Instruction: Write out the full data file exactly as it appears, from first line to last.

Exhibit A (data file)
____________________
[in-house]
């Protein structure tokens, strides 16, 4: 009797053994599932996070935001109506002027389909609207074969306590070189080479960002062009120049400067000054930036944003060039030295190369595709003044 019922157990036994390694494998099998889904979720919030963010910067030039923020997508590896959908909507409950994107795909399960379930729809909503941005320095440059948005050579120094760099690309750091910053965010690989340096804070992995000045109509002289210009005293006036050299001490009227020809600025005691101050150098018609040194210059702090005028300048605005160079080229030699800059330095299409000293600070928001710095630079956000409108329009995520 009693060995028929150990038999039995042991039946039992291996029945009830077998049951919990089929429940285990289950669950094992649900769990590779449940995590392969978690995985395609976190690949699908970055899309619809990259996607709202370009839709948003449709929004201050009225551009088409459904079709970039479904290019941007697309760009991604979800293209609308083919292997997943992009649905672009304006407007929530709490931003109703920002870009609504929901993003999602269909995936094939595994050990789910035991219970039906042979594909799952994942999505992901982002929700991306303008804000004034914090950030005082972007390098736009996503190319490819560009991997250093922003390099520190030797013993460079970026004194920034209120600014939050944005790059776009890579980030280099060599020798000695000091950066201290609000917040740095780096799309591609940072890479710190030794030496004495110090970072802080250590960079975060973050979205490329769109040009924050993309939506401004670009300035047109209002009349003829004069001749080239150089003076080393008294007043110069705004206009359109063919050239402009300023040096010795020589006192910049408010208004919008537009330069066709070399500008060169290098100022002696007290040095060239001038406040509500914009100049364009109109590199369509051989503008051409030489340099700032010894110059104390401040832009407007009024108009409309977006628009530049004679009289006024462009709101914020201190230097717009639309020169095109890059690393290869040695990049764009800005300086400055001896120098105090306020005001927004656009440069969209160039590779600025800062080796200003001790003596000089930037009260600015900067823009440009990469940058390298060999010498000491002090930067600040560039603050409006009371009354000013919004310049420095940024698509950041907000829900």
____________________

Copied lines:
[in-house]
């Protein structure tokens, strides 16, 4: 009797053994599932996070935001109506002027389909609207074969306590070189080479960002062009120049400067000054930036944003060039030295190369595709003044 019922157990036994390694494998099998889904979720919030963010910067030039923020997508590896959908909507409950994107795909399960379930729809909503941005320095440059948005050579120094760099690309750091910053965010690989340096804070992995000045109509002289210009005293006036050299001490009227020809600025005691101050150098018609040194210059702090005028300048605005160079080229030699800059330095299409000293600070928001710095630079956000409108329009995520 009693060995028929150990038999039995042991039946039992291996029945009830077998049951919990089929429940285990289950669950094992649900769990590779449940995590392969978690995985395609976190690949699908970055899309619809990259996607709202370009839709948003449709929004201050009225551009088409459904079709970039479904290019941007697309760009991604979800293209609308083919292997997943992009649905672009304006407007929530709490931003109703920002870009609504929901993003999602269909995936094939595994050990789910035991219970039906042979594909799952994942999505992901982002929700991306303008804000004034914090950030005082972007390098736009996503190319490819560009991997250093922003390099520190030797013993460079970026004194920034209120600014939050944005790059776009890579980030280099060599020798000695000091950066201290609000917040740095780096799309591609940072890479710190030794030496004495110090970072802080250590960079975060973050979205490329769109040009924050993309939506401004670009300035047109209002009349003829004069001749080239150089003076080393008294007043110069705004206009359109063919050239402009300023040096010795020589006192910049408010208004919008537009330069066709070399500008060169290098100022002696007290040095060239001038406040509500914009100049364009109109590199369509051989503008051409030489340099700032010894110059104390401040832009407007009024108009409309977006628009530049004679009289006024462009709101914020201190230097717009639309020169095109890059690393290869040695990049764009800005300086400055001896120098105090306020005001927004656009440069969209160039590779600025800062080796200003001790003596000089930037009260600015900067823009440009990469940058390298060999010498000491002090930067600040560039603050409006009371009354000013919004310049420095940024698509950041907000829900």